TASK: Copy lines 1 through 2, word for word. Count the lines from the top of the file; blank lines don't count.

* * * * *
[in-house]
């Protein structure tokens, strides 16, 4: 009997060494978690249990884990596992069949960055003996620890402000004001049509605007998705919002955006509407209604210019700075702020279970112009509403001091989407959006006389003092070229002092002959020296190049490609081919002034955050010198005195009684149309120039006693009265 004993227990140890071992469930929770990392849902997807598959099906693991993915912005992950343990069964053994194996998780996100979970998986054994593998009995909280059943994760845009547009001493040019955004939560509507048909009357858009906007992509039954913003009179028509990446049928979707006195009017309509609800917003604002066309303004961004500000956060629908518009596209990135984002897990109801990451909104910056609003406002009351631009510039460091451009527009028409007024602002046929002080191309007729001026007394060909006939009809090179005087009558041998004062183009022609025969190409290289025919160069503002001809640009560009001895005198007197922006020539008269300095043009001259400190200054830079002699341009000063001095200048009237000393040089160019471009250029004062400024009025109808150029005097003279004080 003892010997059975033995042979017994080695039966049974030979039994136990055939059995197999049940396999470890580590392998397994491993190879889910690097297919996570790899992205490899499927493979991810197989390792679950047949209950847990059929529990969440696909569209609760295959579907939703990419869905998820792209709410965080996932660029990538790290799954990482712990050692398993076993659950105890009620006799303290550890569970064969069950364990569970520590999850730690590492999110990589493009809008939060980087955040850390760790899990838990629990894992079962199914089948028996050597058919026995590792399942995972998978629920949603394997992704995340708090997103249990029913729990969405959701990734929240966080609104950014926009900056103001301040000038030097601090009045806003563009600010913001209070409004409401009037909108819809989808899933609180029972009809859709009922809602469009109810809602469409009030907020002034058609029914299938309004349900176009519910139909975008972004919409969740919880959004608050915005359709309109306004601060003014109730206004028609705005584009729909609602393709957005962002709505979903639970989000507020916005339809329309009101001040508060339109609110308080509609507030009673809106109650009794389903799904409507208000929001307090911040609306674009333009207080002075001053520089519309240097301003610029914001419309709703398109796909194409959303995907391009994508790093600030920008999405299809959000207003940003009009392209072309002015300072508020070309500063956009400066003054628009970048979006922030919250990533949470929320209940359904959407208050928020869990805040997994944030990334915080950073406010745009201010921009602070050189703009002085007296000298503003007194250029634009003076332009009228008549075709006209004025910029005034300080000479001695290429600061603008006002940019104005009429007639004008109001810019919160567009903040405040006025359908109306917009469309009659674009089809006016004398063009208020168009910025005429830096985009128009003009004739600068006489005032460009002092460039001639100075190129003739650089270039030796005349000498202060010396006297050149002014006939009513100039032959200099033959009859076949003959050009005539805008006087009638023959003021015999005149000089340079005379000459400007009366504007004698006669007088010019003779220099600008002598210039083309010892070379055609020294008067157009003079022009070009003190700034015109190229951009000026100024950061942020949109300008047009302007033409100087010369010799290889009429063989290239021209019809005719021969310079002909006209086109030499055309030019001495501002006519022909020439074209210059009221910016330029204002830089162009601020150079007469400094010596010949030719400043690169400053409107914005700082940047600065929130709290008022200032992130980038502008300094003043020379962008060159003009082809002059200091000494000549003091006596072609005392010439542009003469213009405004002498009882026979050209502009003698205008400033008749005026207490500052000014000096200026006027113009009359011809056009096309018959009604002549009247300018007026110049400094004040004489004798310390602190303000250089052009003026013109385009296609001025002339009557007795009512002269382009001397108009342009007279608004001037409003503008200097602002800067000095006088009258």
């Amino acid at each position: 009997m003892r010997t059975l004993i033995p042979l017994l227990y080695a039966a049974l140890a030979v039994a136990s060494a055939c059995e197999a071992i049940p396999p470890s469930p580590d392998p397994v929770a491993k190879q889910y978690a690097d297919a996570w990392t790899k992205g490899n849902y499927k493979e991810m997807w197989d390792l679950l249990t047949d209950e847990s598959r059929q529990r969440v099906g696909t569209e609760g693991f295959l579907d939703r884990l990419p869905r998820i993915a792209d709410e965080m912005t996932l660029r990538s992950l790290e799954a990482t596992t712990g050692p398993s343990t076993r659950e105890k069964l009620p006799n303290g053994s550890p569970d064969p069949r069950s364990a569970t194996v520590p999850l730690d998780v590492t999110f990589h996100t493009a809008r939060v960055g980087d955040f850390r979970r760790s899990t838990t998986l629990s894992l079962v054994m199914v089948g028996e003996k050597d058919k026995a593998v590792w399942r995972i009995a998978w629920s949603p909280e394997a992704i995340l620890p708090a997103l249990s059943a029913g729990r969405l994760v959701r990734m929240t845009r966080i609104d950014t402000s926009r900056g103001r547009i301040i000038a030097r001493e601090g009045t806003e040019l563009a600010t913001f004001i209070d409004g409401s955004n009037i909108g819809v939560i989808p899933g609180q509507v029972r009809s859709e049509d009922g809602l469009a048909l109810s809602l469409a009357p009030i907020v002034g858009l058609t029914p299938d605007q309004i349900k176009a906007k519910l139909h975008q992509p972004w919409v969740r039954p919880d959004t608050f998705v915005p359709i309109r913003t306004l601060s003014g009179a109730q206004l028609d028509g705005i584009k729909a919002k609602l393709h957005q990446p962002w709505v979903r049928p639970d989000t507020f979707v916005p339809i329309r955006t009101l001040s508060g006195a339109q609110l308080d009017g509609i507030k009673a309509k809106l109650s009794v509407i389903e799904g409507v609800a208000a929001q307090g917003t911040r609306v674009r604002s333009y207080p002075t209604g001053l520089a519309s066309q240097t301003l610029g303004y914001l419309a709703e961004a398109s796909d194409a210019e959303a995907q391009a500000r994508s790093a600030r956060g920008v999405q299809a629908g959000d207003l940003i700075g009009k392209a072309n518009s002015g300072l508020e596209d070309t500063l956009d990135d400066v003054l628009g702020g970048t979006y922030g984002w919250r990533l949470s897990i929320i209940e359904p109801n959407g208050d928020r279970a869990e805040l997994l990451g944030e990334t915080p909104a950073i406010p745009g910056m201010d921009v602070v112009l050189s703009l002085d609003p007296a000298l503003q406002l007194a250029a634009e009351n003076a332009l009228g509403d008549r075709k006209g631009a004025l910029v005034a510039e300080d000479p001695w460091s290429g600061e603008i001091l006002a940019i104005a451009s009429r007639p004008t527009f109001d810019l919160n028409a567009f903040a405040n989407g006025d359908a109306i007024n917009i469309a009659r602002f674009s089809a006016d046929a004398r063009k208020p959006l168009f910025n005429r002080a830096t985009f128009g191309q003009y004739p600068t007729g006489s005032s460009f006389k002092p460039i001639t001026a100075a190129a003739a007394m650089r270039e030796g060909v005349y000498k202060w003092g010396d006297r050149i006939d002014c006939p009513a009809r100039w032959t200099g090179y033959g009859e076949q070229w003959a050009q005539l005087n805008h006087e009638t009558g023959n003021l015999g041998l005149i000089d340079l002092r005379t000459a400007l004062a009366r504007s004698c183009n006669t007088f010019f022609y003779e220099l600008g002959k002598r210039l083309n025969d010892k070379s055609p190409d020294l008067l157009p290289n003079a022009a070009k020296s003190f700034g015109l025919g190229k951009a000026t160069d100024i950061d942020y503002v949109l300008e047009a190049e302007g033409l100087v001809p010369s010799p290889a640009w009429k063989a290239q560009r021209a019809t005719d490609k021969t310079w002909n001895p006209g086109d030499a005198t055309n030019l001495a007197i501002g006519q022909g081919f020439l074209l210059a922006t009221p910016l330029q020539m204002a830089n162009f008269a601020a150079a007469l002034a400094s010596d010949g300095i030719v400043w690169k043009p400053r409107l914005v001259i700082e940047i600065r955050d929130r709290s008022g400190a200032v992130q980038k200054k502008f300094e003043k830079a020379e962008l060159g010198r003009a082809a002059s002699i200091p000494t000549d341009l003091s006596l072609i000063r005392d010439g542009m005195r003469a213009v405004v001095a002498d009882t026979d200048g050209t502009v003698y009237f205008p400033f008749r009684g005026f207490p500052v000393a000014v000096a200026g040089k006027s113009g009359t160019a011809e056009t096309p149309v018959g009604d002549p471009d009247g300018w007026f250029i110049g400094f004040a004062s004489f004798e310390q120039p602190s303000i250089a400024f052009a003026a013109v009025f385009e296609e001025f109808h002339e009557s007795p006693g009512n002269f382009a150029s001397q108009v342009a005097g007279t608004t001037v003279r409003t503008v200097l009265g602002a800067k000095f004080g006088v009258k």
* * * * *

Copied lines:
[in-house]
């Protein structure tokens, strides 16, 4: 009997060494978690249990884990596992069949960055003996620890402000004001049509605007998705919002955006509407209604210019700075702020279970112009509403001091989407959006006389003092070229002092002959020296190049490609081919002034955050010198005195009684149309120039006693009265 004993227990140890071992469930929770990392849902997807598959099906693991993915912005992950343990069964053994194996998780996100979970998986054994593998009995909280059943994760845009547009001493040019955004939560509507048909009357858009906007992509039954913003009179028509990446049928979707006195009017309509609800917003604002066309303004961004500000956060629908518009596209990135984002897990109801990451909104910056609003406002009351631009510039460091451009527009028409007024602002046929002080191309007729001026007394060909006939009809090179005087009558041998004062183009022609025969190409290289025919160069503002001809640009560009001895005198007197922006020539008269300095043009001259400190200054830079002699341009000063001095200048009237000393040089160019471009250029004062400024009025109808150029005097003279004080 003892010997059975033995042979017994080695039966049974030979039994136990055939059995197999049940396999470890580590392998397994491993190879889910690097297919996570790899992205490899499927493979991810197989390792679950047949209950847990059929529990969440696909569209609760295959579907939703990419869905998820792209709410965080996932660029990538790290799954990482712990050692398993076993659950105890009620006799303290550890569970064969069950364990569970520590999850730690590492999110990589493009809008939060980087955040850390760790899990838990629990894992079962199914089948028996050597058919026995590792399942995972998978629920949603394997992704995340708090997103249990029913729990969405959701990734929240966080609104950014926009900056103001301040000038030097601090009045806003563009600010913001209070409004409401009037909108819809989808899933609180029972009809859709009922809602469009109810809602469409009030907020002034058609029914299938309004349900176009519910139909975008972004919409969740919880959004608050915005359709309109306004601060003014109730206004028609705005584009729909609602393709957005962002709505979903639970989000507020916005339809329309009101001040508060339109609110308080509609507030009673809106109650009794389903799904409507208000929001307090911040609306674009333009207080002075001053520089519309240097301003610029914001419309709703398109796909194409959303995907391009994508790093600030920008999405299809959000207003940003009009392209072309002015300072508020070309500063956009400066003054628009970048979006922030919250990533949470929320209940359904959407208050928020869990805040997994944030990334915080950073406010745009201010921009602070050189703009002085007296000298503003007194250029634009003076332009009228008549075709006209004025910029005034300080000479001695290429600061603008006002940019104005009429007639004008109001810019919160567009903040405040006025359908109306917009469309009659674009089809006016004398063009208020168009910025005429830096985009128009003009004739600068006489005032460009002092460039001639100075190129003739650089270039030796005349000498202060010396006297050149002014006939009513100039032959200099033959009859076949003959050009005539805008006087009638023959003021015999005149000089340079005379000459400007009366504007004698006669007088010019003779220099600008002598210039083309010892070379055609020294008067157009003079022009070009003190700034015109190229951009000026100024950061942020949109300008047009302007033409100087010369010799290889009429063989290239021209019809005719021969310079002909006209086109030499055309030019001495501002006519022909020439074209210059009221910016330029204002830089162009601020150079007469400094010596010949030719400043690169400053409107914005700082940047600065929130709290008022200032992130980038502008300094003043020379962008060159003009082809002059200091000494000549003091006596072609005392010439542009003469213009405004002498009882026979050209502009003698205008400033008749005026207490500052000014000096200026006027113009009359011809056009096309018959009604002549009247300018007026110049400094004040004489004798310390602190303000250089052009003026013109385009296609001025002339009557007795009512002269382009001397108009342009007279608004001037409003503008200097602002800067000095006088009258």